Home > meta-journalism, Technology > Will Patch save our souls, or send us to hell? (also, what the heck is Patch?)

Will Patch save our souls, or send us to hell? (also, what the heck is Patch?)

December 16, 2010

So yesterday I’m browsing my Twitter feed and I come across the headline “Will Patch Destroy Local Papers?

Naturally, my first instinct is to panic.

My second is to figure out what the hell this Patch thing is.

So here’s the rundown.

Patch is an AOL-owned American network of websites with the goal of bringing “hyperlocal” news to communities of between 20,000 and 50,000 people. Here’s the site for Mercer Island, in Northern Washington. Each site boasts a full-time editor and some freelancers. The idea, essentially, is to make money by selling local ads online and drawing viewers with a mix of PSA what’s-going-on notices and mildly interesting police and fire scanner stuff.

This is hardly a new idea, of course, even in B.C. Check out Abbotsford Today. Think a smaller, more cautious version of the once-wonderful, now essentially defunct Kelowna.com. Also, think the Nelson Post/News in the Koots or Castanet.

The Editors Weblog has been all over the subject:

Currently, more than 400 sites are live, and the company aims to have 500 by the end of the year, which currently means hiring 30 people a week. Having started in New Jersey in February 2009, the sites have now spread all over the US.  Each covers a community of between 20,000 and 50,000 people, and each has a dedicated full time editor.


The interesting and controversial thing about Patch, however, is the millions of dollars (more than $50 million) that AOL is pouring into the venture, and the very real journalists that they’re hiring. That’s spurred a lot of animosity who fear that AOL entering the local web journalism market is like WalMart setting up shop on the outskirts of your little town.

Editors Weblog asks: “Will local competitors be able to withstand this huge corporation’s invasion or will they fold?  Or, is it possible for Patch and local papers to coexist and complement each other?”

Several opine that there are signs that Patch will provide much needed competition on the web and should make for a better experience for audiences and advertisers.

There are, as of yet, no signs that Patch would expand north of the border. I’m not sure if there are any rules that would stop it from doing so. But the prospect of a competitor like Patch—even a smaller Canadian version—is the very reason that community newspaper chains have been emphasizing the whole “Digital First” thing.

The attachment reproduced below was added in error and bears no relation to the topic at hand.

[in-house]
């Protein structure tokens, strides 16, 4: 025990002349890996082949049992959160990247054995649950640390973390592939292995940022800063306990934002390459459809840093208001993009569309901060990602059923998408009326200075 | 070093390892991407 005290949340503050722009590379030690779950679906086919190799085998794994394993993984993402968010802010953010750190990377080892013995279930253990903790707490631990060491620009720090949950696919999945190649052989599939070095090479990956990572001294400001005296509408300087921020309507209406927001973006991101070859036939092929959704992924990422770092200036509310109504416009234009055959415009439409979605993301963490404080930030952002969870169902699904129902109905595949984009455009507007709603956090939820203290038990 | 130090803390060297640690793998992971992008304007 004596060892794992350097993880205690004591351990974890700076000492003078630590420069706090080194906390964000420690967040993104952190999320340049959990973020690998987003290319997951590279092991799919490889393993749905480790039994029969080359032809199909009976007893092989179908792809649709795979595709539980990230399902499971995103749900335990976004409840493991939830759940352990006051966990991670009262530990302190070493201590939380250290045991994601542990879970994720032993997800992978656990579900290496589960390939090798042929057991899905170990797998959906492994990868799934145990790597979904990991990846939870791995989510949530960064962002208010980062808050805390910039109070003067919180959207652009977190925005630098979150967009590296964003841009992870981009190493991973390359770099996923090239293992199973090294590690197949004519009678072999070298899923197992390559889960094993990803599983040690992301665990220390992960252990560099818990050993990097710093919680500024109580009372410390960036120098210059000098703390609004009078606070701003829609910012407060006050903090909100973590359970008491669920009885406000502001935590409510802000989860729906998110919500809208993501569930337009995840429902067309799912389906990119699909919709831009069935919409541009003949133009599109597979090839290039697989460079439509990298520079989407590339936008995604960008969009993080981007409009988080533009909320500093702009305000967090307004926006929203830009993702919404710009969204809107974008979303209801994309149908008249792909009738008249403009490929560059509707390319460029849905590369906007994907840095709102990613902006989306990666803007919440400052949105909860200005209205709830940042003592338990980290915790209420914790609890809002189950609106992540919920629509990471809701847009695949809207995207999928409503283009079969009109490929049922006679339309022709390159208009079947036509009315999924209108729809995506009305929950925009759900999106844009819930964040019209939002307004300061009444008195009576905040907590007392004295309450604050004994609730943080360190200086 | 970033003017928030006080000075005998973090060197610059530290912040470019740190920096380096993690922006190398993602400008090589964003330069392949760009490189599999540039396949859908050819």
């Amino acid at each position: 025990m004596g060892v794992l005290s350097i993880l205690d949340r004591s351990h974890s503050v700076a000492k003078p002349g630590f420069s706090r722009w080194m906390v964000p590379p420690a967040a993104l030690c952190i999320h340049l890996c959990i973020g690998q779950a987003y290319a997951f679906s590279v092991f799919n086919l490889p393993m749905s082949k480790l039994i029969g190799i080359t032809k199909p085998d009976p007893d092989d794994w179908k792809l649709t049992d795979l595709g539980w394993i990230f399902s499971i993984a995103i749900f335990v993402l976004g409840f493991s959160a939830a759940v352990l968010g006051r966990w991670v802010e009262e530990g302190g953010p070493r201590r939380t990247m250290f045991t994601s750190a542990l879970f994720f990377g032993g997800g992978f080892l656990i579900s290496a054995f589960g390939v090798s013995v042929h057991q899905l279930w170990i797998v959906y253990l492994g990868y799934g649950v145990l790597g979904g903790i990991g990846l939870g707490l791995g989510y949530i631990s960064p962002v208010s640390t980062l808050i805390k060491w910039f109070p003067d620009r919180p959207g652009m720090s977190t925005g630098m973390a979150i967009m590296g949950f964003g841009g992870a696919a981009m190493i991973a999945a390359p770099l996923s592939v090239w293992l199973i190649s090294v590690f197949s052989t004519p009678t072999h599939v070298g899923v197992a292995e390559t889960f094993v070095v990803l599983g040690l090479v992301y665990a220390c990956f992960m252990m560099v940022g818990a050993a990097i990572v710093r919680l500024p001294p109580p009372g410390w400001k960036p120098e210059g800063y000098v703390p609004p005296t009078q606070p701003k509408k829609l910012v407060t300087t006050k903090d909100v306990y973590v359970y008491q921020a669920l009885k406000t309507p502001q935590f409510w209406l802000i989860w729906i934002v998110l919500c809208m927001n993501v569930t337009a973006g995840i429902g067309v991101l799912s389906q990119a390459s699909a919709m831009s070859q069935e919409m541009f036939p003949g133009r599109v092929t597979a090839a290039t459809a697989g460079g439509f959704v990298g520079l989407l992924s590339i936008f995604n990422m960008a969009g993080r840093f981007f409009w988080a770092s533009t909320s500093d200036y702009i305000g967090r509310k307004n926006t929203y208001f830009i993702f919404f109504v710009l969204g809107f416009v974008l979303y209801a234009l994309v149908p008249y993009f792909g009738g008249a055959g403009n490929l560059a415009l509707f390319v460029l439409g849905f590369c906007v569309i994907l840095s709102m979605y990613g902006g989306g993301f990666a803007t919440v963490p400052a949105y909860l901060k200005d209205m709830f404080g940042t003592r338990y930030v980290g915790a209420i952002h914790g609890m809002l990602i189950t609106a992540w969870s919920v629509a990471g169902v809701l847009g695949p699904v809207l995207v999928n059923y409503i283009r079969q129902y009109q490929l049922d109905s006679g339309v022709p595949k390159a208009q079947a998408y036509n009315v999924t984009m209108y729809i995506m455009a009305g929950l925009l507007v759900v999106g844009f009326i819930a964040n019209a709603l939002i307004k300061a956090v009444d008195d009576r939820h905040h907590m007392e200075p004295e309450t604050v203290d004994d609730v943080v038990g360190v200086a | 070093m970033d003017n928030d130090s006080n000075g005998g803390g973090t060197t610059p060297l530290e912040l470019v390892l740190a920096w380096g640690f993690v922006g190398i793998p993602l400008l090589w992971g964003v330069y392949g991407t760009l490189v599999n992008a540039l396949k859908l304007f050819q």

Of the aforementioned competitors, Nelson Post/News in the Koots comes closest to matching what Patch is promising. You’ve got very low overhead and a lot of room to grow. The main thing is building a very local audience. Kelowna.com started too big and the steep overhead costs meant it didn’t have enough time to build a readership, despite its quality. Castanet started, and remains, smaller and that’s why it’s still alive. (OK, that and the mighty Kelowna fire of 2005). Also to note: Kelowna is bigger than the communities that Patch is targeting.

To make something like Patch work, you’ve got to fill a need. Black Press and company would like to think that they have left no gap in the market. Black would like there to be nothing that, say, Patch Vernon could provide that the Vernon Morning Star—with its established brand and large newsroom—could not.

And they’re probably right; there is no reason to believe that the Patch model will work. I strongly suspect that small towns simply aren’t digitally connected as strongly as some might suspect. Maybe it will be strong in 30 years, when seniors will have grown up with the internet. But today, not enough people can find such sites on their own. And there’s simply not enough going on in a small town to be able to post 10 or 11 items a day.

I also doubt that there is an audience for live blogs of city hall meetings, even if the idea is marvelous and inspiring (by all means, live blog if you’re going to take notes on your computer anyways, but it’s not going to add much traffic.)